I turned around at mile 26 and meandered back to a beachside picnic area, where I set my rickety old man of a bike on the ground and shuffled in my bike shoes along the gravel shoreline. Several steps later, I discovered a blueberry patch glistening with dew and not-quite-ripe berries. I rustled through the leaves like a greedy grizzly and began popping the purple orbs in my mouth. A few were so sour they made me wince; regardless, there's something intensely sweet about devouring berries in the wild. Maybe it's the serendipity of finding them, the satisfaction of earning them; maybe there's a hunger that fruit snacks and Power Bars can't fill.

Somewhere, many miles away from that beach, my real life waited. The one with flickering screens, the meetings, the deadlines, the bad news that hasn't even happened yet. And there I was, all those miles away, mildly hypnotized by the calm rhythm of waves as I walked along with blueberry juice oozing between my fingers. It's a place I can escape to every day. It isn't even hard.

My friends always groan when I tell them my schedule. "You work from 2 to 11? That must be awful."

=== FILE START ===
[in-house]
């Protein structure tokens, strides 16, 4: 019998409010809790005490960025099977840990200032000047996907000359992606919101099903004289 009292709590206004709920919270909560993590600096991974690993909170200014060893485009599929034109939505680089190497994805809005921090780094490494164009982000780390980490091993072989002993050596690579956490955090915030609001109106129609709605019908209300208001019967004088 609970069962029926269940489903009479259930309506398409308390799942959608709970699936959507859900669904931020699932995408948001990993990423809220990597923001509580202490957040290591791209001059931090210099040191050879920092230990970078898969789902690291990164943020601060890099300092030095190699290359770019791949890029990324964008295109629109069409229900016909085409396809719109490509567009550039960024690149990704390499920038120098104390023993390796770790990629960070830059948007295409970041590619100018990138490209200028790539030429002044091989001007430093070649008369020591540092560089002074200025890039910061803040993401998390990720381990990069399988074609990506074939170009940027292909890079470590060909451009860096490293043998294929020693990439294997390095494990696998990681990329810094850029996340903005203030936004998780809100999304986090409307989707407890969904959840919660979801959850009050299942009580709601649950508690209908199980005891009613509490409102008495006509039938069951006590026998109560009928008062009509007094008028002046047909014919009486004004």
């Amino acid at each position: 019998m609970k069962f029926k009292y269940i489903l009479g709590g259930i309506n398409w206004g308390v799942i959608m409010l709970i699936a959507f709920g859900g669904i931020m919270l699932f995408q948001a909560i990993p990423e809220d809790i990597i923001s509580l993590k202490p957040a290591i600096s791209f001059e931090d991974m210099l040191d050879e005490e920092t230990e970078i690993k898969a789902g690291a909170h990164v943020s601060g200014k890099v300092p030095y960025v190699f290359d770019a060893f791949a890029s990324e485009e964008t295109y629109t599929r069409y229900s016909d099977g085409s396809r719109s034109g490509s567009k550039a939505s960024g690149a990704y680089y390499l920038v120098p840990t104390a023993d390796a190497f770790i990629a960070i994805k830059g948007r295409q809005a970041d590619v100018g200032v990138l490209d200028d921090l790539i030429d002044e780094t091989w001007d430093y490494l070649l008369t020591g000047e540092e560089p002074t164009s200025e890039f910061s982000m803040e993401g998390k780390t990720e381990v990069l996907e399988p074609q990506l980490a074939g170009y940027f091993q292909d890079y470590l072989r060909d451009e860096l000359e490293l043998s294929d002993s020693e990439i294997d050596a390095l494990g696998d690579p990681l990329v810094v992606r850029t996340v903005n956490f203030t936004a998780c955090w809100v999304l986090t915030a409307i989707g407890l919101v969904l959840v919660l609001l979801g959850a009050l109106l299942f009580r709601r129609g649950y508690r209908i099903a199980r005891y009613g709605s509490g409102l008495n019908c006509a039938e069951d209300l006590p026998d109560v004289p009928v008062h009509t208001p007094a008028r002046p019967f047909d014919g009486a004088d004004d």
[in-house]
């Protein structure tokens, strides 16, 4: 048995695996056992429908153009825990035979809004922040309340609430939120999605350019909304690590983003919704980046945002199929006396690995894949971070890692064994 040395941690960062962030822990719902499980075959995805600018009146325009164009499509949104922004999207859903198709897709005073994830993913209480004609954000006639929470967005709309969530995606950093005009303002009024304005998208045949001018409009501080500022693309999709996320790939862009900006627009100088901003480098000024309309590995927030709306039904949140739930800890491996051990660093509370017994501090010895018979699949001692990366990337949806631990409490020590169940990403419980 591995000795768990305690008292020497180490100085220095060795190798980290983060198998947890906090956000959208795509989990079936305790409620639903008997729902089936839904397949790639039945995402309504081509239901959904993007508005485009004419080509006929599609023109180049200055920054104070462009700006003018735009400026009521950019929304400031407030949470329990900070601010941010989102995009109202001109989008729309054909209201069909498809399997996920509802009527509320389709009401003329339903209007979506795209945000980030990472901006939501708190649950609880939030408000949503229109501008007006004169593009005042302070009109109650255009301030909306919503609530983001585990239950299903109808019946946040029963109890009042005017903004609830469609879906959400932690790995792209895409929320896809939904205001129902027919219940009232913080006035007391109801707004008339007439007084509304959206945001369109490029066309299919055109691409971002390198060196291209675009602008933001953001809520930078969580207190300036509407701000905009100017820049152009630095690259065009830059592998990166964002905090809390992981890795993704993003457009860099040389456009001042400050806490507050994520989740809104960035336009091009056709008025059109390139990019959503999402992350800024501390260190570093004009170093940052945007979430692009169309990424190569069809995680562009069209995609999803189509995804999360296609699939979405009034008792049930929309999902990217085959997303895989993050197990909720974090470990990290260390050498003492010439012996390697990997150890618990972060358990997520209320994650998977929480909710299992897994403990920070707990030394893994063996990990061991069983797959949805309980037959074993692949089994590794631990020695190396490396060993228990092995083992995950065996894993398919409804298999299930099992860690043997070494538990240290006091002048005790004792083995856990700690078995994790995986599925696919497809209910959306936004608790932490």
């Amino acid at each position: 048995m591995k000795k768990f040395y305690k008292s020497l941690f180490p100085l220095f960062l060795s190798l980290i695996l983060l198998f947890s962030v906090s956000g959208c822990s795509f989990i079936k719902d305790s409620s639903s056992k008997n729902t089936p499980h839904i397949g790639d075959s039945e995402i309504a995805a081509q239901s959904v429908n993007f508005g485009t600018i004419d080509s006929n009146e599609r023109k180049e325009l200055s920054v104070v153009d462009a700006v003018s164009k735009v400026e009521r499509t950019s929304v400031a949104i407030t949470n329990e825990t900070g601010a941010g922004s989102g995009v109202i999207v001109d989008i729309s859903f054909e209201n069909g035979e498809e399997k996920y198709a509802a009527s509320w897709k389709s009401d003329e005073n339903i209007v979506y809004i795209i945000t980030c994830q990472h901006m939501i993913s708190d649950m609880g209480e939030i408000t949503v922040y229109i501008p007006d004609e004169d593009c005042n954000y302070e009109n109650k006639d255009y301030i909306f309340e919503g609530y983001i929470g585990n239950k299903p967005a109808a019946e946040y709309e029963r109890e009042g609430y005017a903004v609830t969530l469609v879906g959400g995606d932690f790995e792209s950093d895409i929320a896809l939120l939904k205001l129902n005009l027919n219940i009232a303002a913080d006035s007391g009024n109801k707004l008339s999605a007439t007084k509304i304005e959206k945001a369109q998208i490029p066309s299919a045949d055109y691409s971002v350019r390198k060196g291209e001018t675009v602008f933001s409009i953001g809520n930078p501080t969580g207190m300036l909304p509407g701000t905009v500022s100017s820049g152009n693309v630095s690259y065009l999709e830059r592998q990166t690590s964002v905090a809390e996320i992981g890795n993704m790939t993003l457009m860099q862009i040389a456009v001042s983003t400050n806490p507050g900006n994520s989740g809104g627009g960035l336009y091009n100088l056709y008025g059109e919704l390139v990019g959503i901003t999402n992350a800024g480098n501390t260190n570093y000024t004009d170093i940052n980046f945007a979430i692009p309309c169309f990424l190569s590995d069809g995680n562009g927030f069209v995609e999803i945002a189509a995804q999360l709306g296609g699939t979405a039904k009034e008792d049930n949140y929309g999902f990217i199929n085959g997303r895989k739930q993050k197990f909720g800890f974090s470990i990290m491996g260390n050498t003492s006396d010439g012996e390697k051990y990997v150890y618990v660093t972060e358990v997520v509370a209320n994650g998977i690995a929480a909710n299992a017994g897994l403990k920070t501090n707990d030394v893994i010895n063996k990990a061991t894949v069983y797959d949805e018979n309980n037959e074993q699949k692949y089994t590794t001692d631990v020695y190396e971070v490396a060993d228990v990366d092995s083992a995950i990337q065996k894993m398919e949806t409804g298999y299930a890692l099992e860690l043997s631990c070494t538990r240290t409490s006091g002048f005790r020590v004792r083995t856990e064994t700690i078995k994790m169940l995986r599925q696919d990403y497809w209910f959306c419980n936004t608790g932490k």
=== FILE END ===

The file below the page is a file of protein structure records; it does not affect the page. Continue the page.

And all I can do is smile.

10 comments:

  1. jill, now that it's more than a week into august maybe you should think about changing your header from "july mileage" to "august mileage" :) you're lucky you have me to correct these things for you.

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  2. Dang ... you're right. Maybe I should come home from work now.

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  3. Jill, have you ever read any Annie Dillard? Check out the book 'Pilgrim at Tinker Creek', it's just luminous. I think you'll find a kindred spirit in her on some levels - not, alas, on the biking front, but certainly the pursuit of wonder front!

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  4. Jill-

    Word from one of many enjoying your pics and travels from the heat and dust of Boulder, CO. As an expatriated Brit, I appreciate incessant rain and the mindset required to go ride in it.

    One question... I noticed on the map that the roads leading out of Juneau appear to abruptly stop after about 25 miles... and am pondering how you get in the centuries...?? Do tell.

    Good luck on the Yukon-